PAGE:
On July 30, there are a series of worrying events, beginning with the takeover by Palestinian youths of a hilltop between the Psagot and Kochav Yaakov settlements. The PA announces Palestinian security forces will be dispatched to the area to prevent the Israeli military from clearing the outpost set up on the hilltop, as part of a series of moves to “liberate” Area C, the roughly 60 percent of the West Bank where Israel maintains security and diplomatic control.

Later that day, a car carrying foreign journalists heading to report on the hilltop developments attempts to break through the Hizme checkpoint in the northern West Bank after being stopped there. Believing this to be a car-ramming attack, Israel Defense Forces troops open fire, wounding a photographer in the vehicle.

Illustrative: Rockets are launched by Palestinian terrorists in the Gaza Strip toward Israel, on February 24, 2020. (AP Photo/Khalil Hamra)

Also on that day, Palestinian terrorists in the Hamas-ruled Gaza Strip fire five rockets toward Israeli territory; an Israeli man and two of his children are killed by gunfire while driving near the Beit El settlement; and hundreds of Palestinians in Jericho block the highway running through the Jordan Valley.

Three days later, on August 2, an Israeli couple hiking near the Mevo Dotan outpost goes missing. Also that day, the Jordanian Air Force requests permission for King Abdullah II to fly to Ramallah to meet with Abbas. Israel approves the flight on the condition that Abdullah not attend a ceremony marking the establishment of a Palestinian state, but after arriving in Ramallah the king leads a march alongside Abbas and the secretary-general of the Arab League toward Jerusalem.

To prevent events from further spiraling out of control, Russian Foreign Minister Sergey Lavrov calls on Israel and the Palestinians to attend an emergency meeting of the Middle East Quartet in Moscow.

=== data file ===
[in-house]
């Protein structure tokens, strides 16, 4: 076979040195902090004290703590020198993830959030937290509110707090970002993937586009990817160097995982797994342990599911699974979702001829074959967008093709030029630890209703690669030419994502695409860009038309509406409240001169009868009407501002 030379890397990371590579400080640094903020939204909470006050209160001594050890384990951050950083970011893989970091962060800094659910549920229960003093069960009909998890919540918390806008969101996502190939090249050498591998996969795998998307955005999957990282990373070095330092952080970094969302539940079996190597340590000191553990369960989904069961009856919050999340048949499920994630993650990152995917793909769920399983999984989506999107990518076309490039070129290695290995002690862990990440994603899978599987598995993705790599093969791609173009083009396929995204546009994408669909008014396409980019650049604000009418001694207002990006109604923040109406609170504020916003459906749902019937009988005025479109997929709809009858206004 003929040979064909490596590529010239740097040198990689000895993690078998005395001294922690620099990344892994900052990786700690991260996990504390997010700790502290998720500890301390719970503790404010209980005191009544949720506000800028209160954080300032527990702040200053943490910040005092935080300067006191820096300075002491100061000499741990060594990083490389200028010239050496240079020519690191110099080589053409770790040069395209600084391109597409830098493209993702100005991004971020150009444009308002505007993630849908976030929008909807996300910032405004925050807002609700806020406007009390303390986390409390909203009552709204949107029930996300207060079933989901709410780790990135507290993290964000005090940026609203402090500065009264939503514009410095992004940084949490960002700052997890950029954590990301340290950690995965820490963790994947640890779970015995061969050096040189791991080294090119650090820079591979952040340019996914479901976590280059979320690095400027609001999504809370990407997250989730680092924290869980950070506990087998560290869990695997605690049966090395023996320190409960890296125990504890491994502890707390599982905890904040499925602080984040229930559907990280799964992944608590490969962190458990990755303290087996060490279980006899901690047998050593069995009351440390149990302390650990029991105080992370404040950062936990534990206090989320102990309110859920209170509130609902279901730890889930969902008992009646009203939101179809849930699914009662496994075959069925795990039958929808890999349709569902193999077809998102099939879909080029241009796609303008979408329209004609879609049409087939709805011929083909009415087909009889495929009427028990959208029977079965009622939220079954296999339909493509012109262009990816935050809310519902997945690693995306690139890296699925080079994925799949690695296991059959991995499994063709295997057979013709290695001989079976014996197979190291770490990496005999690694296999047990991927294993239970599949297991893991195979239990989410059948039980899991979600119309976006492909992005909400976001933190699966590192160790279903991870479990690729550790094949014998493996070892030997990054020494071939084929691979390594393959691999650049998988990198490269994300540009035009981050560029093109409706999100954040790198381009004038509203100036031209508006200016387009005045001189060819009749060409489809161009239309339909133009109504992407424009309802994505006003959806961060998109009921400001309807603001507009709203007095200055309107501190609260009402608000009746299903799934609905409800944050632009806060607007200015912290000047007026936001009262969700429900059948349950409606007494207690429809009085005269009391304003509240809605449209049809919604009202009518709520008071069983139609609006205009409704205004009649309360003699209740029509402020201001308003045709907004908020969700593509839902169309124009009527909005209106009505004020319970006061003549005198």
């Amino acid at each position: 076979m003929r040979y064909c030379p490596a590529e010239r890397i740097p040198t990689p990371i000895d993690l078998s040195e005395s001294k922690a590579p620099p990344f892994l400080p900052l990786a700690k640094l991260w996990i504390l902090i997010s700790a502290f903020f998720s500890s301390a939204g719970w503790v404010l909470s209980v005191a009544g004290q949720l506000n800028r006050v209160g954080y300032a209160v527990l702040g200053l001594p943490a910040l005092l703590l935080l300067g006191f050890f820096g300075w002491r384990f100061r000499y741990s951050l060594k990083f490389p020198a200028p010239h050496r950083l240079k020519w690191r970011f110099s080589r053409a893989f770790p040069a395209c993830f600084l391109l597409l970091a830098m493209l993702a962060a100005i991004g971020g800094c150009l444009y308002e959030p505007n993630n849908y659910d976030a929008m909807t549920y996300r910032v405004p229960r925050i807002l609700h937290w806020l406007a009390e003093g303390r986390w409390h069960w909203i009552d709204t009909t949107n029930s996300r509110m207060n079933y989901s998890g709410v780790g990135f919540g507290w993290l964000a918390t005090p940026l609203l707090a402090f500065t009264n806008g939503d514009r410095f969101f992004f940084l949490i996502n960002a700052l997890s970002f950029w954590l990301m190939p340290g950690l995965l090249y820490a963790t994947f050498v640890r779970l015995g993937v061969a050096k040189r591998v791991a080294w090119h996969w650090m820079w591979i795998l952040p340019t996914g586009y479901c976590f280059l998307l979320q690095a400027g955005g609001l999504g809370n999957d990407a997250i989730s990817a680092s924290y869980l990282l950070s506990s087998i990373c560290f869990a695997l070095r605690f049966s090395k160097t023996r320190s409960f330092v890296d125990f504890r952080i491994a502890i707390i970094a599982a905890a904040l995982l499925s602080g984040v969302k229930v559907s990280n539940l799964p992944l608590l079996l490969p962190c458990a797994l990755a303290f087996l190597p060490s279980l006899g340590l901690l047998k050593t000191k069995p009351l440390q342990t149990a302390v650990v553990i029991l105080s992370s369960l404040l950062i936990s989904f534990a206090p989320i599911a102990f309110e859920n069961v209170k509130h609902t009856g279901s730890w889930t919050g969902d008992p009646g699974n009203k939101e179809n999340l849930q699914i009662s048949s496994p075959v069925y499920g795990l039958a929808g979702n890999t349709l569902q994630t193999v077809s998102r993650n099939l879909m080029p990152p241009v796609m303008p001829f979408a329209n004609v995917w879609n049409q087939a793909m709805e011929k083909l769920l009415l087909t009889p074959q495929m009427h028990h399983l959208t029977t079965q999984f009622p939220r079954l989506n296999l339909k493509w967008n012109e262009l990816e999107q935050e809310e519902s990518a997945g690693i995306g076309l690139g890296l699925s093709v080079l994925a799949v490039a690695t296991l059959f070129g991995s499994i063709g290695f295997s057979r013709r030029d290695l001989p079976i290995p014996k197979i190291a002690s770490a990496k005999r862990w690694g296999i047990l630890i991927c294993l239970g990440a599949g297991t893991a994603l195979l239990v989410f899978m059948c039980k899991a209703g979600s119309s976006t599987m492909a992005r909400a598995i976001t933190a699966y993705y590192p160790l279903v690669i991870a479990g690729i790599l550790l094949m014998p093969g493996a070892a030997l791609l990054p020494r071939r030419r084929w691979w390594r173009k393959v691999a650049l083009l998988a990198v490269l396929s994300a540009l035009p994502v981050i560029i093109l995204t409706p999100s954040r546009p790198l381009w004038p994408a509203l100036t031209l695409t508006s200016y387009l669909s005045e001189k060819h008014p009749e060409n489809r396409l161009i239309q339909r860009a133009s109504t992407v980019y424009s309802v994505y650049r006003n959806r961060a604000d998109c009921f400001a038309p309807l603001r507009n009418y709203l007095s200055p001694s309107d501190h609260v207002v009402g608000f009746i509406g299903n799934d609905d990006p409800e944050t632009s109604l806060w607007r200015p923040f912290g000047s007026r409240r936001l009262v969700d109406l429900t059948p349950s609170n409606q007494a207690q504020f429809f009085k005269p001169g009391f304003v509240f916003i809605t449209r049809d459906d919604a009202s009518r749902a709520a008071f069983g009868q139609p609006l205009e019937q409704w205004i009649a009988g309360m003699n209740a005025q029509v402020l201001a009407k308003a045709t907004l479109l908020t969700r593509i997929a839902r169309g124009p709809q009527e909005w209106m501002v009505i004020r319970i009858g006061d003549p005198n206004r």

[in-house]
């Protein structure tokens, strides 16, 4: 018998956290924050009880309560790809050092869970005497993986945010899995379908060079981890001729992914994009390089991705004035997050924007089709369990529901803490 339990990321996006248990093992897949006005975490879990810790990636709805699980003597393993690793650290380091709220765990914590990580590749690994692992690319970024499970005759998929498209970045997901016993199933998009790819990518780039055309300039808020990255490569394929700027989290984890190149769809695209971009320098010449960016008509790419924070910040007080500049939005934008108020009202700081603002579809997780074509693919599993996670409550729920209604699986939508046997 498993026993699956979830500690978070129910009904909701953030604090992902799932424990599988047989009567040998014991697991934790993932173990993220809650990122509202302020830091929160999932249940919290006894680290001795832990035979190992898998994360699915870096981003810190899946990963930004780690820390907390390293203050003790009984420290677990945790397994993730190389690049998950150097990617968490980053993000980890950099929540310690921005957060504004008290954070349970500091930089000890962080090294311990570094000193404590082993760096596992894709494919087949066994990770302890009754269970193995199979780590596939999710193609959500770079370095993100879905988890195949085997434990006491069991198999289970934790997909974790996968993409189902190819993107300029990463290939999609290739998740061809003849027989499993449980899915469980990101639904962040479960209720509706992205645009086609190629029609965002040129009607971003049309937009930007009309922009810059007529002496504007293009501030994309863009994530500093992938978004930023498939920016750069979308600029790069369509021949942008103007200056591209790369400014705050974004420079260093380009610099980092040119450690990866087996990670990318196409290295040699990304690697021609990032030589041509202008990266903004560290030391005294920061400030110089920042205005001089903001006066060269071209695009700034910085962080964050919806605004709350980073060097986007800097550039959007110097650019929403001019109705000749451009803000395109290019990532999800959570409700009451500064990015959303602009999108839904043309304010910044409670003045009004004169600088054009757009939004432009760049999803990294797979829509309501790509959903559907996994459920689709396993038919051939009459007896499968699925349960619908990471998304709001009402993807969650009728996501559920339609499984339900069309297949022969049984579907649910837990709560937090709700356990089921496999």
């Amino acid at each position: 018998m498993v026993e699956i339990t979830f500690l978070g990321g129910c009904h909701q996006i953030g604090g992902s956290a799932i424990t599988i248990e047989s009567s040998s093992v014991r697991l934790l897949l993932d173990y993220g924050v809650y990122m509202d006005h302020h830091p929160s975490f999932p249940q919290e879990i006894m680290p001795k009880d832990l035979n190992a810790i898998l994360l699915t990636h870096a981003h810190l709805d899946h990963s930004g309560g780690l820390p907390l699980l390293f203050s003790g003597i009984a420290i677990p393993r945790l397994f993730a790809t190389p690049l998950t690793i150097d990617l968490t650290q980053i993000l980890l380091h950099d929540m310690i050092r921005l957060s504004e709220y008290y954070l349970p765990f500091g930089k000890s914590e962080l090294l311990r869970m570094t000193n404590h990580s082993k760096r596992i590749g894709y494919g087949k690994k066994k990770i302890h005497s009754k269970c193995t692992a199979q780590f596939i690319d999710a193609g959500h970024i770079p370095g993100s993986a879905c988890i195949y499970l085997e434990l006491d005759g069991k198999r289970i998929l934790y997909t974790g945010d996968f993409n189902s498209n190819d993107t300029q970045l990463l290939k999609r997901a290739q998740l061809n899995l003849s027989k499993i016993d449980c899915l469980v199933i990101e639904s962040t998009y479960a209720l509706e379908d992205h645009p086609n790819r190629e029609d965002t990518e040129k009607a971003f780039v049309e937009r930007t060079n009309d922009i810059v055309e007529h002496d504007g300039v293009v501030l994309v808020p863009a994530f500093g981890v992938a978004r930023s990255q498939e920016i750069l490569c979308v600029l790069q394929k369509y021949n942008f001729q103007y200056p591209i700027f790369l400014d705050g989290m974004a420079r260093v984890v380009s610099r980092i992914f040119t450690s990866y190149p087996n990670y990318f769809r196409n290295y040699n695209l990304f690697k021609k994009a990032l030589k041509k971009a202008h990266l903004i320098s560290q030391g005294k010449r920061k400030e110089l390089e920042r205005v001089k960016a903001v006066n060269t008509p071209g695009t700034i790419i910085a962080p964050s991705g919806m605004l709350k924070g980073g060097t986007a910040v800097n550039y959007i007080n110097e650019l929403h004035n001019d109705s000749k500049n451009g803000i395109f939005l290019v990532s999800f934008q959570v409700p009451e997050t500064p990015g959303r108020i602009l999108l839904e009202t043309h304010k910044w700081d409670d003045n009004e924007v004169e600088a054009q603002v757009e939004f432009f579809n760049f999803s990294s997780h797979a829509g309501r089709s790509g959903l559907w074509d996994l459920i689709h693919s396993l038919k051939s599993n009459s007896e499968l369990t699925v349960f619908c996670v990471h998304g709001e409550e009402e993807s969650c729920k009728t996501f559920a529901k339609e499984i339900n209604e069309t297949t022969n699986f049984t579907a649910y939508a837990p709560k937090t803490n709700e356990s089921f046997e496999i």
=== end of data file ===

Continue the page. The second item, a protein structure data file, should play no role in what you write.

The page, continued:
The next day, the Israeli government formally approves annexing the settlement blocs, sparking rioting and further violence in Gaza, the West Bank and on the Temple Mount in Jerusalem’s Old City.

With international attention on the growing violence, Iran announces it will begin enriching uranium to 20% and pull out of the Non-Proliferation Treaty. Additionally, three rockets are fired at Israel from southern Lebanon, Turkey encourages violence on the Temple Mount and violent demonstrations break out in Amman calling for Abdullah to abrogate Jordan’s peace treaty with Israel. Abdullah subsequently freezes diplomatic ties and demands Israel evacuate its embassy in Amman.

On August 4 at the Quartet meeting, Israel and the PA are called on to immediately return to the negotiating table, with the former urged to suspend annexation and the latter to walk back its declaration of independence. Both sides agree to the Quartet’s conditions for launching negotiations.

Russian Foreign Minister Sergey Lavrov, right, welcomes Palestinian Authority President Mahmud Abbas in Moscow on January 20, 2012. (AP Photo/ Mikhail Metzel)

In explaining the Israeli decision to accept the Quartet’s proposal for peace talks, the summary of the simulation said the move was motivated by concerns over Iran’s exploitation of the international focus on annexation to further breach its commitments under the 2015 deal with world powers curbing its nuclear program.

“This development, along with the growing escalation in the Palestinian arena, spurred Israel to join the Quartet’s path for an arrangement with the Palestinians in order to retrain the focus on the Iranian issue,” it said.

One of the conclusions of the simulation was “tactical events are what determine Israeli strategy,” with INSS noting Israeli leaders’ comments that Israel must seize the opportunity of a Trump White House to advance annexation. It also warned that the decision-making process in Israel “reflects short-term thinking” that it said doesn’t fully consider the potential direct and indirect ramifications “of dramatic steps that change the rules of the game.”

“The war game found a way out of the trap, but it is questionable whether in reality, this exit will be accessible or practical,” the think tank concluded.